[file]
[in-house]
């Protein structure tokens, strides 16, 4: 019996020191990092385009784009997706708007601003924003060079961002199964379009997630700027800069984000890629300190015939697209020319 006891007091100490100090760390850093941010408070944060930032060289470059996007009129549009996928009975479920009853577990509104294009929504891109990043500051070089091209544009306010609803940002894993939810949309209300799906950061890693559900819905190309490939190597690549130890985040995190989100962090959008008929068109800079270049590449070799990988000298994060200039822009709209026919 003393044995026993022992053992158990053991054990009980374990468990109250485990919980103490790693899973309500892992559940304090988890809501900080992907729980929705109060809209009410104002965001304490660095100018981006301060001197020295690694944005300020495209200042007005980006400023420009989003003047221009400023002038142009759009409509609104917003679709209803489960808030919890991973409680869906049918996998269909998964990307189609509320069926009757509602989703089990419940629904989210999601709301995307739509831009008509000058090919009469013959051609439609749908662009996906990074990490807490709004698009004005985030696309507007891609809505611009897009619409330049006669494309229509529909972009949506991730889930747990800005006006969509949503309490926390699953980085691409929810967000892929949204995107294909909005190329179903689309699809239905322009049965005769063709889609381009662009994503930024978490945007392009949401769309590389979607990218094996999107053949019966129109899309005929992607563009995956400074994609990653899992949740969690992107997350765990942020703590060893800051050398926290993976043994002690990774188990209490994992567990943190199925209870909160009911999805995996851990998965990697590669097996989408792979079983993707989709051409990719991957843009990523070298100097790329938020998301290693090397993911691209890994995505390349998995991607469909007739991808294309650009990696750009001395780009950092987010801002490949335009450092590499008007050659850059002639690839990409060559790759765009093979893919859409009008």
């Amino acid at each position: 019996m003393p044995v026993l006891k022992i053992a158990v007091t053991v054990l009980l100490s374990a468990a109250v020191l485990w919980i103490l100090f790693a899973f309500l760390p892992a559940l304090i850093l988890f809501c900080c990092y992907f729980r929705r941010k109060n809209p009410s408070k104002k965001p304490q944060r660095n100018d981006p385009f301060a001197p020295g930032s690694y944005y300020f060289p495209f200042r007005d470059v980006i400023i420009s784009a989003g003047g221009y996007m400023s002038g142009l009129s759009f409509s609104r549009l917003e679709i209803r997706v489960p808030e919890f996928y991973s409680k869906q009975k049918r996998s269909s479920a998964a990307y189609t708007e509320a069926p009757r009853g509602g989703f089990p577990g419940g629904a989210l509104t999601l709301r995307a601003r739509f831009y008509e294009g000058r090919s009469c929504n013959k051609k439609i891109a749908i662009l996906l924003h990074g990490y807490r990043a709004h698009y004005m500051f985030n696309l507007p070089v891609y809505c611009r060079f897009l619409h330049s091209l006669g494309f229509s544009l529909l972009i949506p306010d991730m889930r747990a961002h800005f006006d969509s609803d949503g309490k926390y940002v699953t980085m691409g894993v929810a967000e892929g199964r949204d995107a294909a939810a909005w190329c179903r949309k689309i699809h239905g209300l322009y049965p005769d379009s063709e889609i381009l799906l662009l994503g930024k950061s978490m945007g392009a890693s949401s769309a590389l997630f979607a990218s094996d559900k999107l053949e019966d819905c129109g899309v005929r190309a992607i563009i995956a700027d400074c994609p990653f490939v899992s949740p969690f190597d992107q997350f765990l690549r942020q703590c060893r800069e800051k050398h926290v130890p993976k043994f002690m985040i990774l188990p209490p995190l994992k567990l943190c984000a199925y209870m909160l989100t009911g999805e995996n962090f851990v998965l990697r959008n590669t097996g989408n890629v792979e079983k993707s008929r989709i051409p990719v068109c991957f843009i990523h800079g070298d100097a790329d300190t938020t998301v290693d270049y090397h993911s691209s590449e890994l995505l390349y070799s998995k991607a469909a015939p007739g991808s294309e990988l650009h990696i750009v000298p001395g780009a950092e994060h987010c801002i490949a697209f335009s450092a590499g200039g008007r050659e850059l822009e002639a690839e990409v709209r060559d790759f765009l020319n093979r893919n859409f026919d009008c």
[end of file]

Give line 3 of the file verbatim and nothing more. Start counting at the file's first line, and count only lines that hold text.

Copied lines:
């Amino acid at each position: 019996m003393p044995v026993l006891k022992i053992a158990v007091t053991v054990l009980l100490s374990a468990a109250v020191l485990w919980i103490l100090f790693a899973f309500l760390p892992a559940l304090i850093l988890f809501c900080c990092y992907f729980r929705r941010k109060n809209p009410s408070k104002k965001p304490q944060r660095n100018d981006p385009f301060a001197p020295g930032s690694y944005y300020f060289p495209f200042r007005d470059v980006i400023i420009s784009a989003g003047g221009y996007m400023s002038g142009l009129s759009f409509s609104r549009l917003e679709i209803r997706v489960p808030e919890f996928y991973s409680k869906q009975k049918r996998s269909s479920a998964a990307y189609t708007e509320a069926p009757r009853g509602g989703f089990p577990g419940g629904a989210l509104t999601l709301r995307a601003r739509f831009y008509e294009g000058r090919s009469c929504n013959k051609k439609i891109a749908i662009l996906l924003h990074g990490y807490r990043a709004h698009y004005m500051f985030n696309l507007p070089v891609y809505c611009r060079f897009l619409h330049s091209l006669g494309f229509s544009l529909l972009i949506p306010d991730m889930r747990a961002h800005f006006d969509s609803d949503g309490k926390y940002v699953t980085m691409g894993v929810a967000e892929g199964r949204d995107a294909a939810a909005w190329c179903r949309k689309i699809h239905g209300l322009y049965p005769d379009s063709e889609i381009l799906l662009l994503g930024k950061s978490m945007g392009a890693s949401s769309a590389l997630f979607a990218s094996d559900k999107l053949e019966d819905c129109g899309v005929r190309a992607i563009i995956a700027d400074c994609p990653f490939v899992s949740p969690f190597d992107q997350f765990l690549r942020q703590c060893r800069e800051k050398h926290v130890p993976k043994f002690m985040i990774l188990p209490p995190l994992k567990l943190c984000a199925y209870m909160l989100t009911g999805e995996n962090f851990v998965l990697r959008n590669t097996g989408n890629v792979e079983k993707s008929r989709i051409p990719v068109c991957f843009i990523h800079g070298d100097a790329d300190t938020t998301v290693d270049y090397h993911s691209s590449e890994l995505l390349y070799s998995k991607a469909a015939p007739g991808s294309e990988l650009h990696i750009v000298p001395g780009a950092e994060h987010c801002i490949a697209f335009s450092a590499g200039g008007r050659e850059l822009e002639a690839e990409v709209r060559d790759f765009l020319n093979r893919n859409f026919d009008c």